Taylor Swift’s re-recordings never go out of style

Taylor Swift’s fifth album is finally hers. “1989 (Taylor’s Version)” just dropped last Friday. Swift announced 1989 (Taylor’s Version) exactly nine years after the original release of “1989” at the final Los Angeles show of the Eras Tour. 

The album includes re-recorded versions of all the songs from the original’s deluxe edition and five new “From the Vault” tracks. The re-recorded versions of “Wildest Dreams” and “This Love” were released before the announcement. Following the “1989 (Taylor’s Version)” announcement, the original album re-entered the top 10 of the Billboard 200 chart August 26, 2023. 

She stated that she had attempted to purchase her masters for years but was refused unless she signed another contract requiring her to create six more albums under the label in exchange for the masters of the first six, which she considered “unacceptable.” While she knew Big Machine was for sale, she claimed she had no idea that Braun—who she described as an “incessant, manipulative bully”—would be the buyer.  He then sold her masters to Shamrock Holdings in 2020, giving them ownership of them. 

Swift’s decision to re-record her songs allows her to control the licensing of her songs for commercial use, a process known as synchronization, by eluding the owners of the older masters and consequently devaluing them. In essence, Swift is covering her own songs as new recordings, resulting in new masters she fully owns. 

When “1989” was first released in 2014, it became Swift’s first pop album, debuting her into the pop singer world and out of the country singer world. It was a very successful album as it sold over 1.2 million copies within its first week, sent three tracks to number 1 and earned Swift three more Grammy Awards, including Album of the Year. 

The first vault track is “Slut!” and she embraces the term slut with lyrics like, “but if I’m dressed up, they might as well be looking at us. And if they call me a slut.” The they Swift is referring to is the media. The media have portrayed Swift as a “serial dater” who went around dating everyone just to later write songs to publicly shame them. She even owned that on “Blank Space” with “Got a long list of ex-lovers, they’ll tell you I’m insane.”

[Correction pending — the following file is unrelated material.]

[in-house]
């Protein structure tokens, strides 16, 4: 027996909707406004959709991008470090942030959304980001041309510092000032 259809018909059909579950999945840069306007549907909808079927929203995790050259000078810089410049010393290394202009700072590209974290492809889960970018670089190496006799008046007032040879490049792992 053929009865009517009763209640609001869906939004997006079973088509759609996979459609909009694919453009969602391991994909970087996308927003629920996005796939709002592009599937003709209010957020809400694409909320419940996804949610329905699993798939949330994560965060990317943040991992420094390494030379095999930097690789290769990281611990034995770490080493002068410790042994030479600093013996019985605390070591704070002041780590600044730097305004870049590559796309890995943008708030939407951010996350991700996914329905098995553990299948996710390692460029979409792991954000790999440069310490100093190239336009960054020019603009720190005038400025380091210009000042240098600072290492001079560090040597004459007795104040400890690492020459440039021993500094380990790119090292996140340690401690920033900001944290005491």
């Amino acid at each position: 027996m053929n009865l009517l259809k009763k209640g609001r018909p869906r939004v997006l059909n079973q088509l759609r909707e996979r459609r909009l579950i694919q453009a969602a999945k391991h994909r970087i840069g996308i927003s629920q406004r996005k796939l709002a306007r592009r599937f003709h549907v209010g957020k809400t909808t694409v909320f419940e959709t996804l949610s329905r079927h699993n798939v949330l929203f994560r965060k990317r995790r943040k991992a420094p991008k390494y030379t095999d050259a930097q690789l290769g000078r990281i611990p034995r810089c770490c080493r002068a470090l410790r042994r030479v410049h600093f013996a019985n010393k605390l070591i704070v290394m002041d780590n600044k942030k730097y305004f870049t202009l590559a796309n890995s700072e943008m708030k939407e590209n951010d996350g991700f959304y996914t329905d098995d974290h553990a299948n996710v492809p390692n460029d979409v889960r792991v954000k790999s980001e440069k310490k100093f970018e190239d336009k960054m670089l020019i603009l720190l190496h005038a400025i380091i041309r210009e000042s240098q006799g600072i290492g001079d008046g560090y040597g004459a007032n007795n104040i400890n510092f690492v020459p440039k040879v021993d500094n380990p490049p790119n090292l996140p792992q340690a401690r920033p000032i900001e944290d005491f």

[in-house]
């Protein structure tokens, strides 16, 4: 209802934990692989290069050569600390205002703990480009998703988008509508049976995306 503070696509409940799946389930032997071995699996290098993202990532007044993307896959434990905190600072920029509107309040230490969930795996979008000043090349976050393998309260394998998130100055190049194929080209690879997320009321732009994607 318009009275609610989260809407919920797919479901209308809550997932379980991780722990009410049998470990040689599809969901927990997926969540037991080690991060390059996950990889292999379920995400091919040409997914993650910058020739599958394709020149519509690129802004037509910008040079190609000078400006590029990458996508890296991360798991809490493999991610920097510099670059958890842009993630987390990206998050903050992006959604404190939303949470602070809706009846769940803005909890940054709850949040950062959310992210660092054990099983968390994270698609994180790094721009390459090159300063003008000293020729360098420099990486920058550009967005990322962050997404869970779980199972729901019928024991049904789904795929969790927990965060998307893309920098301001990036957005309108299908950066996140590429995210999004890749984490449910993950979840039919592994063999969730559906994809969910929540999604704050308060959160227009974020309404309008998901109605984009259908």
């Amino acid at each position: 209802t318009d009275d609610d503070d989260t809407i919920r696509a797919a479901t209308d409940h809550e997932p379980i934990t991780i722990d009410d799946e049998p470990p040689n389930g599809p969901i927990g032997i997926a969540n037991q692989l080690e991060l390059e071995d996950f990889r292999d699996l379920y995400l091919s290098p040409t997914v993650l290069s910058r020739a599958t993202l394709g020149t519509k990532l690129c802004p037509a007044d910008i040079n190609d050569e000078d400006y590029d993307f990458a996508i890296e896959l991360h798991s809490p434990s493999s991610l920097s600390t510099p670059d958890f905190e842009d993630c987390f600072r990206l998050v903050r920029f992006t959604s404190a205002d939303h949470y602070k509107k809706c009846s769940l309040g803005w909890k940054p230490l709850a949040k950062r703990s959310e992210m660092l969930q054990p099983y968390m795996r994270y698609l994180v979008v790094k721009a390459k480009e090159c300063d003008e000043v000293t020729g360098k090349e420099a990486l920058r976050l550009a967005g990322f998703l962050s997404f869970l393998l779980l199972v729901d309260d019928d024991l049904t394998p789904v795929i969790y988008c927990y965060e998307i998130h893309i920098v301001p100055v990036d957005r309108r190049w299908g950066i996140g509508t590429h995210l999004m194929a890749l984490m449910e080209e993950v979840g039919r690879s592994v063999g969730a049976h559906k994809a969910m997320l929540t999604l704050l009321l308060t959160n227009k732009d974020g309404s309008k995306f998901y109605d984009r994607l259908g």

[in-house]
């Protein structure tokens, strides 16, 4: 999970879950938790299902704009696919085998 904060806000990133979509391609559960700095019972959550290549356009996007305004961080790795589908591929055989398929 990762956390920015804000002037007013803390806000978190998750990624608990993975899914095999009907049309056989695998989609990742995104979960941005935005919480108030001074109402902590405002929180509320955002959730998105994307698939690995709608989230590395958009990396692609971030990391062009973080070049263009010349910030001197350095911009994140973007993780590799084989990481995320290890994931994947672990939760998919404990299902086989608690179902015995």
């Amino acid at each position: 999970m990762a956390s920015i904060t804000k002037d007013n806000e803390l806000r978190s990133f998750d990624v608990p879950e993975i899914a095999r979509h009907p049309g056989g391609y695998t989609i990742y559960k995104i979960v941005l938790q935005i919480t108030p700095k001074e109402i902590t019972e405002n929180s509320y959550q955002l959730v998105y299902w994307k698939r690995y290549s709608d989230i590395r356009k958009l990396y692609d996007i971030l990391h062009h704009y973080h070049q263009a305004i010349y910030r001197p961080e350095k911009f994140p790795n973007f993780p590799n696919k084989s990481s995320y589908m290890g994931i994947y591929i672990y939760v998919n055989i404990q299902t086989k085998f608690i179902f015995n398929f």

“Say Don’t Go” is a story about longing and heartbreak. It is the vault track’s second track. The song encapsulates the desire for the other person to stay, compared with the pain of feeling led on, ignored and left behind with lyrics such as, “I said, ‘I love you,’ You say nothin’ back.” 

“Now That We Don’t Talk” delves into the emotions that arise as a once-important relationship fades away, painting a picture of change and distance between two people who were once close. Fans speculate that this is about her former lover, Harry Styles, with lyrics like, “You grew your hair long,” In 2014, when she supposedly wrote the song, Styles was growing his hair out. She also touches on this in her song, “Style,” with lyrics like, “You got that long hair, slicked back, white T-shirt.” In 2014, Styles would be seen with his long hair slicked back and in a white T-shirt.  

“Suburban Legends” is the story of two star-crossed lovers who succeed outside their small town but struggle to stay together despite all odds. “I didn’t come here to make friends,” she declares. “We were born to be suburban legends.” Swift describes her fantasy of walking into their high school reunion together in the second verse, hoping that “maybe our mismatched star signs would surprise the whole school.” But, as you can see from the bridge, their story isn’t meant to last. The underdogs may have won, but they will not be celebrating together.  

“Is It Over Now?” explores heartbreak and reflection in a relatable way, sharing moments of loneliness and memories of past experiences with a former love. The chorus questions whether the relationship has indeed ended, touching on intimate moments as well as the pain of betrayal. Swift’s lyrics capture the mixed emotions that often accompany a breakup while also emphasizing her self-esteem.  

All Swift has left to own is her name and her reputation. 

Write to Lauren Viska at lauren.viska@mnsu.edu

Header Photo: This album cover image released by Republic Records shows “1989 (Taylor’s Version)” by Taylor Swift, a recreation of the original album released in 2014. (Courtesy of Republic Records)

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